Felsenstein et al. (1994) found that a neuroglioma cell line expressing the Swedish FAD double mutation showed a consistent 5- to 7-fold increase in the level of the 11-kD potentially amyloidogenic C-terminal fragment. The increase appeared to result from altered cleavage specificity in the secretory pathway from the nonamyloidogenic alpha-secretase site at lys16 to an alternative site at or near the N terminus of the beta protein.
Hsiao et al. (1996) found that transgenic mice overexpressing the Swedish double mutation had normal learning and memory in spatial reference and alternation tasks at 3 months of age, but showed impairment by 9 to 10 months of age. Brains of the older mice showed a 5-fold increase in the concentration of beta-amyloid derivatives and classic senile plaques with dense amyloid cores.
In affected members of 2 large Swedish families with early-onset familial Alzheimer disease (104300), Mullan et al. (1992) identified a double mutation in exon 16 of the APP gene: a G-to-T transversion, resulting in lys670-to-asn (K670N) substitution, and an A-to-C transversion, resulting in a met671-to-leu (M671L) substitution. Mullan et al. (1992) suggested that this mutation, which occurs at the amino terminal of beta-amyloid, may be pathogenic because it occurs at or close to the endosomal/lysosomal cleavage site of the molecule. The mean age at onset was 55 years. The 2 families were found to be linked by genealogy. Citron et al. (1992) reported that cultured cells that express an APP cDNA bearing this double mutation produced 6 to 8 times more amyloid beta-protein than cells expressing the normal APP gene. They showed that the met596-to-leu mutation was principally responsible for the increase. (MET596LEU in the APP695 transcript is the equivalent of MET671LEU in the APP770 transcript, which was the basis of the numbering system used by Mullan et al. (1992).) These findings established a direct link between genotype and phenotype.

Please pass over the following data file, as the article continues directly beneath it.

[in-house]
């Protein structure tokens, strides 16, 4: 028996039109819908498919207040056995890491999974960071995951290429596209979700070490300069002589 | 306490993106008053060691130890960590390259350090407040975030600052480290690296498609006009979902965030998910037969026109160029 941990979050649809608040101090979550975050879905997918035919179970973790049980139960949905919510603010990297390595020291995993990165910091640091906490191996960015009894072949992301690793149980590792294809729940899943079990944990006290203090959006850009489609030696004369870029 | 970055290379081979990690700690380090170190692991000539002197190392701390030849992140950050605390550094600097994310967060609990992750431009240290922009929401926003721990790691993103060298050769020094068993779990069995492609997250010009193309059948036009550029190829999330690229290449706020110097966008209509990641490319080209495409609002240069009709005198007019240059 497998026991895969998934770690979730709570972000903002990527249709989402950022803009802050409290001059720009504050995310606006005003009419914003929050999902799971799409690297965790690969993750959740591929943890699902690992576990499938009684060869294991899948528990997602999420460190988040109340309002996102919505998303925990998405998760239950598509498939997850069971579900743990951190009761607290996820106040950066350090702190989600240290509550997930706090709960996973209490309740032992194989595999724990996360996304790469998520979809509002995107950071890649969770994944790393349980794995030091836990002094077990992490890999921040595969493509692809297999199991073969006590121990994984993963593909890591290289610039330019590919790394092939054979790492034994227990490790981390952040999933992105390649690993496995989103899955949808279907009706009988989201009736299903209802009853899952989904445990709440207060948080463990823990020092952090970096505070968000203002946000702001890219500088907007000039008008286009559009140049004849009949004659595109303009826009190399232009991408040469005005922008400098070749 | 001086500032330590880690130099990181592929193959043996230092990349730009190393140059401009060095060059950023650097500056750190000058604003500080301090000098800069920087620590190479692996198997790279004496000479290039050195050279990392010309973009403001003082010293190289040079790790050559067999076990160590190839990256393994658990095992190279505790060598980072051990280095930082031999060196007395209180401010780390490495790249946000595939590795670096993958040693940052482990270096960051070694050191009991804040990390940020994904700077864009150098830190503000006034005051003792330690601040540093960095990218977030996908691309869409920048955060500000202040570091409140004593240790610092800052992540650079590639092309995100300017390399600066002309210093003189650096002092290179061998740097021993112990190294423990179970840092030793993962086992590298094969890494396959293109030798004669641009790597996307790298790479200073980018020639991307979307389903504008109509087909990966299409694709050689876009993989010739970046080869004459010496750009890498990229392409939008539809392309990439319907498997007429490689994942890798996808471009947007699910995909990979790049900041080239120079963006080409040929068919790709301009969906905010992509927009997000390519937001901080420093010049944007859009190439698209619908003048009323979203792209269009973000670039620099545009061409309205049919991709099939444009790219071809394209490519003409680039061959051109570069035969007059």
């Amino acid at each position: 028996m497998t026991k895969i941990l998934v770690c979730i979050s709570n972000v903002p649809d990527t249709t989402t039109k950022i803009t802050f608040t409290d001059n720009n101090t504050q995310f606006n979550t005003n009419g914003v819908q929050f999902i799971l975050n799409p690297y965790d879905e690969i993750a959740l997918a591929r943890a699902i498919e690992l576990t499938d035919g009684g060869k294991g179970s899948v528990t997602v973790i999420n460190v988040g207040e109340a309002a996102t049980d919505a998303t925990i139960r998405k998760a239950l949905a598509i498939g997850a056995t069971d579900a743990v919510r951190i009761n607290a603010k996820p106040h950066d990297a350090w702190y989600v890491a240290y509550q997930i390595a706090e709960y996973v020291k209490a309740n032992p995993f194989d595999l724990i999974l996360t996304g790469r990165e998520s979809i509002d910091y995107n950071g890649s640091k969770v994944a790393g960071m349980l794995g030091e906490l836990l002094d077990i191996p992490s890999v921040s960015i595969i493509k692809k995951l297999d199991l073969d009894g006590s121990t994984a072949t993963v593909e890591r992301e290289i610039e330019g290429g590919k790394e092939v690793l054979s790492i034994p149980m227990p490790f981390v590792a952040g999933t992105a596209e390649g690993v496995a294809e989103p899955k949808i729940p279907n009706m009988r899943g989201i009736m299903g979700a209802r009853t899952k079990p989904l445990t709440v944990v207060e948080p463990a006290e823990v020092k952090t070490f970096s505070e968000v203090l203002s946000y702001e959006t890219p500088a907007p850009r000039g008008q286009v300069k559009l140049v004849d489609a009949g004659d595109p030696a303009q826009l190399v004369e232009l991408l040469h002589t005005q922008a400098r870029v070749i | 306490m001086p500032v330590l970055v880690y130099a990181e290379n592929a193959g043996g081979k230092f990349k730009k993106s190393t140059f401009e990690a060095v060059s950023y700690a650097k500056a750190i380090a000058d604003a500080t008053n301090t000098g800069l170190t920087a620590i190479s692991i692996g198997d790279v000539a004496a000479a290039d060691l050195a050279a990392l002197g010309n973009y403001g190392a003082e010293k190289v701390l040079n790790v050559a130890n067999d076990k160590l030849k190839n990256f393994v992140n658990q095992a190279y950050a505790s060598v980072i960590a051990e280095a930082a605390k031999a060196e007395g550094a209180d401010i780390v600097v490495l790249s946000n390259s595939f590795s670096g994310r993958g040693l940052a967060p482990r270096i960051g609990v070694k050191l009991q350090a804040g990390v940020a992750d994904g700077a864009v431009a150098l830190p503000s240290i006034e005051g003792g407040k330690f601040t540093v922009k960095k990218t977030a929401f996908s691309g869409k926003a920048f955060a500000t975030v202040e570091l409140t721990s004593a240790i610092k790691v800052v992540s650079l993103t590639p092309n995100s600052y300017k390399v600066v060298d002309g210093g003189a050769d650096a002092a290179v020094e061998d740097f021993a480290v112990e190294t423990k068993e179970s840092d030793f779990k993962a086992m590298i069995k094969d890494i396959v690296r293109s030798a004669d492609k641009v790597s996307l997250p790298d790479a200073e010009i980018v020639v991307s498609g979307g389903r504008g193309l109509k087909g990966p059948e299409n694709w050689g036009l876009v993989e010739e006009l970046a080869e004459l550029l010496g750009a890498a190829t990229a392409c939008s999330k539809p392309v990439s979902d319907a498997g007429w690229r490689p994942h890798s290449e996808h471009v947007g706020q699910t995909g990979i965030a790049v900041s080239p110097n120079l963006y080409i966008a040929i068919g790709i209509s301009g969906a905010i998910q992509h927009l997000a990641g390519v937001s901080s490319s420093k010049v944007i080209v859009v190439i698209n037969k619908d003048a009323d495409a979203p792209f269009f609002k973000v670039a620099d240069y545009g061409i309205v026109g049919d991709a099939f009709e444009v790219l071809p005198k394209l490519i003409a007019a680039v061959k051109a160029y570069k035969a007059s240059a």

Sturchler-Pierrat et al. (1997) observed pathologic features reminiscent of AD in 2 lines of transgenic mice expressing human APP mutations. A 2-fold overexpression of human APP with the Swedish double mutation at positions 670 to 671 combined with the V717I mutation (104760.0002) caused amyloid beta deposition in neocortex and hippocampus of 18-month-old transgenic mice. The deposits were mostly of the diffuse type; however, some congophilic plaques could be detected. In mice with 7-fold overexpression of human APP harboring the Swedish mutation alone, typical plaques appeared at 6 months, which increased with age and were Congo Red-positive at first detection. These congophilic plaques were accompanied by neuritic changes and dystrophic cholinergic fibers. Furthermore, inflammatory processes indicated by a massive glial reaction were apparent. Most notably, the plaques were immunoreactive for hyperphosphorylated tau (MAPT; 157140), reminiscent of early tau pathology. These findings supported a central role of beta-amyloid in the pathogenesis of AD.

Last Updated: Jan 28, 2015